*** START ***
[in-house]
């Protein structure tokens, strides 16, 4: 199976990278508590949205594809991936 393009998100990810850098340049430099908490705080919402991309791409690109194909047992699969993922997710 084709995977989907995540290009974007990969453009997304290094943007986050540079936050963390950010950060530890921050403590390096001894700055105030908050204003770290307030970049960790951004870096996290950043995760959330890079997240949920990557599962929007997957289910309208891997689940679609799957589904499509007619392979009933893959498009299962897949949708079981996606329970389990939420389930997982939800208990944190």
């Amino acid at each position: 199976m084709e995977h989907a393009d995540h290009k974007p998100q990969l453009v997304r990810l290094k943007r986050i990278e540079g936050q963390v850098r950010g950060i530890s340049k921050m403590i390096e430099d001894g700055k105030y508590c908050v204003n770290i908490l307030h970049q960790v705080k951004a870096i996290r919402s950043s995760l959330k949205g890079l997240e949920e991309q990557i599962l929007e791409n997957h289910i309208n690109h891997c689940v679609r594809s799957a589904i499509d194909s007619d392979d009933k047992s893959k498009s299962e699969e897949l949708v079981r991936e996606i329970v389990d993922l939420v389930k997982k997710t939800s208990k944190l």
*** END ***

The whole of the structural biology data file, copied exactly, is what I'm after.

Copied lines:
[in-house]
């Protein structure tokens, strides 16, 4: 199976990278508590949205594809991936 393009998100990810850098340049430099908490705080919402991309791409690109194909047992699969993922997710 084709995977989907995540290009974007990969453009997304290094943007986050540079936050963390950010950060530890921050403590390096001894700055105030908050204003770290307030970049960790951004870096996290950043995760959330890079997240949920990557599962929007997957289910309208891997689940679609799957589904499509007619392979009933893959498009299962897949949708079981996606329970389990939420389930997982939800208990944190």
């Amino acid at each position: 199976m084709e995977h989907a393009d995540h290009k974007p998100q990969l453009v997304r990810l290094k943007r986050i990278e540079g936050q963390v850098r950010g950060i530890s340049k921050m403590i390096e430099d001894g700055k105030y508590c908050v204003n770290i908490l307030h970049q960790v705080k951004a870096i996290r919402s950043s995760l959330k949205g890079l997240e949920e991309q990557i599962l929007e791409n997957h289910i309208n690109h891997c689940v679609r594809s799957a589904i499509d194909s007619d392979d009933k047992s893959k498009s299962e699969e897949l949708v079981r991936e996606i329970v389990d993922l939420v389930k997982k997710t939800s208990k944190l």